Are there holes in your program?
If your Sporthorse is facing a struggle with gastric ulcers you’re not alone.
Studies show that as many as 85% of horses in training have at least moderate gastric ulcers. If you’re just starting your journey to relieve the pain and discomfort associated with your horse’s ulcers, you’ve probably already been bombarded by the overwhelming amount of advice on how to get your horse relief and if you’re a seasoned warrior in the battle against this nagging issue, you’ve probably got a number of things you’ve tried to keep your horse performing his best.
When addressing ulcers, as with anything else in your horse’s program, it’s important to determine your goals for whatever regimen you choose.
What’s the Goal of Your Program?
For most owners facing the distress and loss of performance ulcers can cause, the answer to the question, “What is your goal for your ulcer treatment program?” is a simple one… “RELIEF”!! And at the end of the day, that is the ultimate gauge of success in any ulcer management practice...But relief can come in many forms, and it's important to consider more than just the end game result when designing your horse’s ulcer management regimen.
A Different Approach
When you give the knee jerk answer that relief is the goal of your program, it’s understandable. The symptoms of ulcers are concerning to say the least, especially if your horse is more than mildly affected but treating the symptoms without looking deeper at the actual causes of ulcers in your horse may prove to be a temporary fix at best...and considering some of the side effects of commonly prescribed ulcer pharmaceuticals, it could be a lot worse than that.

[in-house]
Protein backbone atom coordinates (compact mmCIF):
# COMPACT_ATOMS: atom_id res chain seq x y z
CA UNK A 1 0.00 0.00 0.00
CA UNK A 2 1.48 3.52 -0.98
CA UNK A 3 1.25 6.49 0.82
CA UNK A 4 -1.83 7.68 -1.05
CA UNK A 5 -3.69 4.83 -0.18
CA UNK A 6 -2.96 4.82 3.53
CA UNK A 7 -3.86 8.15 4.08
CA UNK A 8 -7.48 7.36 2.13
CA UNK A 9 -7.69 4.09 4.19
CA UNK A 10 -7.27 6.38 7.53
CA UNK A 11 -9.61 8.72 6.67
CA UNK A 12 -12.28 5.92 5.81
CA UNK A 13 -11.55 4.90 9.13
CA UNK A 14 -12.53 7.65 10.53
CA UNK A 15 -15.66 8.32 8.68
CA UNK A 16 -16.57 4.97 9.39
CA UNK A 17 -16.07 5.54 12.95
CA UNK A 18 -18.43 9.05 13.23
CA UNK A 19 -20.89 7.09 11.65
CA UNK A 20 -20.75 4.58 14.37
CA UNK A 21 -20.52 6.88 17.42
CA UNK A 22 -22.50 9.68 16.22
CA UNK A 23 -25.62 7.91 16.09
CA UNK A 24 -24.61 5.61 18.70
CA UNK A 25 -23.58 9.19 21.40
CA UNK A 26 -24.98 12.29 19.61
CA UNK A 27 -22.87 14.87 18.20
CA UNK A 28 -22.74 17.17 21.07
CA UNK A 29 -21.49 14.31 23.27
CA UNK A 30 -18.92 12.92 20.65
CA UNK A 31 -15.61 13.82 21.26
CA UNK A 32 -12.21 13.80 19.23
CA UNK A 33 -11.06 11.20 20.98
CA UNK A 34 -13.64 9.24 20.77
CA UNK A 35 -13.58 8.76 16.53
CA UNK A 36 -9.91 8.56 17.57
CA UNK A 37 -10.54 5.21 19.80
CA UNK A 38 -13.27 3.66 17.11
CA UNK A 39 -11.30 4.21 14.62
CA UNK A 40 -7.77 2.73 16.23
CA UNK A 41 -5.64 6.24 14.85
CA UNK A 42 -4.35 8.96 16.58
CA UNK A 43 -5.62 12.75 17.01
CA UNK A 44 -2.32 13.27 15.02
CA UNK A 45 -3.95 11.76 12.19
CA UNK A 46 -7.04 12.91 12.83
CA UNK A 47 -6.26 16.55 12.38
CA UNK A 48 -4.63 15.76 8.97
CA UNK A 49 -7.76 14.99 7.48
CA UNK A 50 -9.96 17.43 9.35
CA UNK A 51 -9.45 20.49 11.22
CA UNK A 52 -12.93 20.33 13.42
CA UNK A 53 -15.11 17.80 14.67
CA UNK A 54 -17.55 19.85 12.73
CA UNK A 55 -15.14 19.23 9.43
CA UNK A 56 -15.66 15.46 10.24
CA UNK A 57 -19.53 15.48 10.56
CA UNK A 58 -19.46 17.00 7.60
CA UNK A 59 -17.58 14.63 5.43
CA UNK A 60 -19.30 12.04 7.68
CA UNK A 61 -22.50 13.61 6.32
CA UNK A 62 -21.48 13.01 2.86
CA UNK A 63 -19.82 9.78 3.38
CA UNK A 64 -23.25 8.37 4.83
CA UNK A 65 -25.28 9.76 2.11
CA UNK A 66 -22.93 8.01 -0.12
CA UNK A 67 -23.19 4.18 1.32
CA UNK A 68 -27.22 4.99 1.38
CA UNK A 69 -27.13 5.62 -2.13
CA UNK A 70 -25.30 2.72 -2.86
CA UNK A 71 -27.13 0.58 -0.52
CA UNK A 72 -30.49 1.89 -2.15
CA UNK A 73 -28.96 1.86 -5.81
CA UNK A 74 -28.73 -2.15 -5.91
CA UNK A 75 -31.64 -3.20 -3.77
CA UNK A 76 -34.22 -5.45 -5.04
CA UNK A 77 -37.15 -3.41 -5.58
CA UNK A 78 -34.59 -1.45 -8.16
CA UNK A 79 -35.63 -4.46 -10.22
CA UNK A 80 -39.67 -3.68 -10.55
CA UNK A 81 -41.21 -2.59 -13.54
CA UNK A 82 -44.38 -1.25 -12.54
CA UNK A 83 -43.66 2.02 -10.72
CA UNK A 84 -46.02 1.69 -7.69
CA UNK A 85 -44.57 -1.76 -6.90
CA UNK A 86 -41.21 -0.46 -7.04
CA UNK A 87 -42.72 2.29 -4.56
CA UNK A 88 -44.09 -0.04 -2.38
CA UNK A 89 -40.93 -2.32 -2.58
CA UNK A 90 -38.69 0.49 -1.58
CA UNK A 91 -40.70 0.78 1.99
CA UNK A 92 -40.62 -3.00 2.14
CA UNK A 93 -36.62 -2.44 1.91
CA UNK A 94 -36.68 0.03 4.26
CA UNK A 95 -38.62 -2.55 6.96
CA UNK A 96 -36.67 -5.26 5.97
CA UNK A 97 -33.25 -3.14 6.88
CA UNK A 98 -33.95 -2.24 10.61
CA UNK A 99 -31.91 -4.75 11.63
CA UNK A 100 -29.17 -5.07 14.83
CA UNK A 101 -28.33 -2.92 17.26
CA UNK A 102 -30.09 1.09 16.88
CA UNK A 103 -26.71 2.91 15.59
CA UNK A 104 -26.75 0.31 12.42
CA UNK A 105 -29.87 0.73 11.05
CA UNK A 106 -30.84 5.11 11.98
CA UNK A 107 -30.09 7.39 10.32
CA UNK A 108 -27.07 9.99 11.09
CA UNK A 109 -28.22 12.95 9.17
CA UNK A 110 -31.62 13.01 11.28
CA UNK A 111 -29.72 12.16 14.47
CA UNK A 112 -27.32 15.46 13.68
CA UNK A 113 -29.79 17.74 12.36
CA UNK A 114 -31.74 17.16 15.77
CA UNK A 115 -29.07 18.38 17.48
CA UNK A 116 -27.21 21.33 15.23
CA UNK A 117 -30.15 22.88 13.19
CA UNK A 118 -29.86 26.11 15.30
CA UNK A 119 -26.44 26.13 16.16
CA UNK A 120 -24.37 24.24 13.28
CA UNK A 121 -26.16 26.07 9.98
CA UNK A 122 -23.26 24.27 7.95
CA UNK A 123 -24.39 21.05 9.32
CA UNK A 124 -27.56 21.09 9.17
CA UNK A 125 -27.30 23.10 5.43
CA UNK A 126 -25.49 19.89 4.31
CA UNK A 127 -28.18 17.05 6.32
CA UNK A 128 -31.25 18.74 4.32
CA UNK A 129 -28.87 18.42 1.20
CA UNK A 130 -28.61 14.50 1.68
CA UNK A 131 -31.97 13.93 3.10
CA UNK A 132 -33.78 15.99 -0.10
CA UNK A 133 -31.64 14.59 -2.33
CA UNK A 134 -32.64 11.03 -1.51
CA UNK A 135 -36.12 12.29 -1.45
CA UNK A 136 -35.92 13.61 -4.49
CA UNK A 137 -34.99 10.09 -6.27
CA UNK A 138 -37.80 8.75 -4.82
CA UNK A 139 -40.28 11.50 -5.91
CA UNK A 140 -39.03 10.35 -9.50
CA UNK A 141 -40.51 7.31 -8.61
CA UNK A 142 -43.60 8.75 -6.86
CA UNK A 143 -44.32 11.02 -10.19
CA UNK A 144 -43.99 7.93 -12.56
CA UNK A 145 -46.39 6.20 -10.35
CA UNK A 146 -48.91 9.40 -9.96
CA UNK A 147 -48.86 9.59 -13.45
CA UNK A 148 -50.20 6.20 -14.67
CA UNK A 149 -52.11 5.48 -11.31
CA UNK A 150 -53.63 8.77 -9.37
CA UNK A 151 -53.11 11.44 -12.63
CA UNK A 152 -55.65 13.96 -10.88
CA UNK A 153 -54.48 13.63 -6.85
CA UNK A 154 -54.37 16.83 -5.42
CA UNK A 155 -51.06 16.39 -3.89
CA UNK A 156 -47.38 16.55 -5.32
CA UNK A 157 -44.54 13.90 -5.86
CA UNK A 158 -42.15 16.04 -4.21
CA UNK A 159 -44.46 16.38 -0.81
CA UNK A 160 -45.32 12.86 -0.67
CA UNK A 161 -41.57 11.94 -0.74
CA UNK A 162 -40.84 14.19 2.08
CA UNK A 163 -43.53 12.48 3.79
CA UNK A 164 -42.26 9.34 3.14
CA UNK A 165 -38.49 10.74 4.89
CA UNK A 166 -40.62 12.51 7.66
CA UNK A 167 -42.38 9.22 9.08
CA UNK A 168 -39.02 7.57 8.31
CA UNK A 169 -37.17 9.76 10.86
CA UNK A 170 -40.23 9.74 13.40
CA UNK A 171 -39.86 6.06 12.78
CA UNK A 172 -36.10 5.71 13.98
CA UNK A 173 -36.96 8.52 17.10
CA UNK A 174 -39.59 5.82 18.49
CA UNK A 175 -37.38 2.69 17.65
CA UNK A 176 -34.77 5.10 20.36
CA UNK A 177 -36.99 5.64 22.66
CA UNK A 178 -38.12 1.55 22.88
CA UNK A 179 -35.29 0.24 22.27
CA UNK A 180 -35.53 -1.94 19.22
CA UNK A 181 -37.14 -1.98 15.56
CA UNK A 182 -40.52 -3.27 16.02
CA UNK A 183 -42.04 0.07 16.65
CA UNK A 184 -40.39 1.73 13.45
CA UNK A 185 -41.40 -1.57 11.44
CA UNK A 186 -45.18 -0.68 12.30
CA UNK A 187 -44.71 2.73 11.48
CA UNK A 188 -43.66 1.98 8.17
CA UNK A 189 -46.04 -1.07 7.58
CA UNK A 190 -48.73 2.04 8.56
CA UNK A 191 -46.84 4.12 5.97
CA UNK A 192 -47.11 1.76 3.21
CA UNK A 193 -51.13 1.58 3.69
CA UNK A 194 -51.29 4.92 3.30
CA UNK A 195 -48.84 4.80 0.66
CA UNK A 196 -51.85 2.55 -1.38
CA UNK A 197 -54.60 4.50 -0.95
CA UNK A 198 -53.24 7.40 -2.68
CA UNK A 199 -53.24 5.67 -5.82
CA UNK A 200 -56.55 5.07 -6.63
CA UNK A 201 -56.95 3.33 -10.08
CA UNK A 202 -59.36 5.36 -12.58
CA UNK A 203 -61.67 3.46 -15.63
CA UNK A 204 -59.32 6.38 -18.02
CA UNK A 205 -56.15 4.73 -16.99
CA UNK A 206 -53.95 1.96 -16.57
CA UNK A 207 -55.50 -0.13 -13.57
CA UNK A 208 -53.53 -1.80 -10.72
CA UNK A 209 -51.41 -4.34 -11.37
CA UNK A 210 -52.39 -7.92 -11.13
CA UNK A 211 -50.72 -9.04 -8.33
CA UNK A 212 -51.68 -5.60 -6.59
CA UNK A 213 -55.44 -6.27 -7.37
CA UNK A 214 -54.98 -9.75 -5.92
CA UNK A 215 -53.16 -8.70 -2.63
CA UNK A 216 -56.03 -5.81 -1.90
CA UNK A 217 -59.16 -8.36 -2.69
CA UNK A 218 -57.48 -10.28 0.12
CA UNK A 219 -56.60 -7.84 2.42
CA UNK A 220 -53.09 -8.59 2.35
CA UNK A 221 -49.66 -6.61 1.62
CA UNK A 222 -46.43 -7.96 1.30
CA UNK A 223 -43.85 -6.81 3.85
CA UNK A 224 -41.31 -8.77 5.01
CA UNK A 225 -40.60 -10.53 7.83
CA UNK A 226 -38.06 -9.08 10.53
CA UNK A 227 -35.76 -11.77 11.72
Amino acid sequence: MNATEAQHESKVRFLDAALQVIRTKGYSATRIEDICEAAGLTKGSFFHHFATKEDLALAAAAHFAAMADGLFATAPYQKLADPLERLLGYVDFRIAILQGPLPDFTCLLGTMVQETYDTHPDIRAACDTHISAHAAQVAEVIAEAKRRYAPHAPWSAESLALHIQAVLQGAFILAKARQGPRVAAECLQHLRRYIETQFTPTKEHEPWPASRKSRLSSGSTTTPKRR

A Whole-istic Approach
Holistic, in the context of equine use, is defined as “characterized by the treatment of the whole horse, taking into account mental and social factors, rather than just the physical symptoms of a disease.” In a nutshell, you take into account the whole picture when determining a course of action to treat your horse for ulcers and make changes in his environment, diet, and training program when necessary to ensure that you’re operating in a sustainable and horse-centered way. When you start to investigate the causes of your horse’s ulcers, it’s easy to see why a holistic approach to ulcer management would be far more effective than the damage control approach of merely treating the symptoms.
Are there holes in your program?
Your horse’s training program is built on a foundation of certain basics, right? The classical training pyramid starts with a foundational requirement of rhythm and progresses sequentially through suppleness, connection, impulsion, straightness, and finally collection. If you’ve studied and pondered this hierarchy at all, you start to realize the connection of one level to the next. You begin to realize why the levels are placed the way they are, and that progressing to the next level without mastery of the previous sets your horse up for failure and confusion, and possibly even injury! So by nature, most classically trained equestrians approach training from something of a holistic standpoint, one where the journey is as important as the destination. Ulcer management is no different. In order to have an ulcer-free horse, there is a foundation of health that must be laid. Progressing to symptom mitigation before addressing the whole health of the horse is akin to asking for too much too soon, it leaves a glaring hole in your ulcer management program. If there are holes in your program, they will come back to haunt your horse.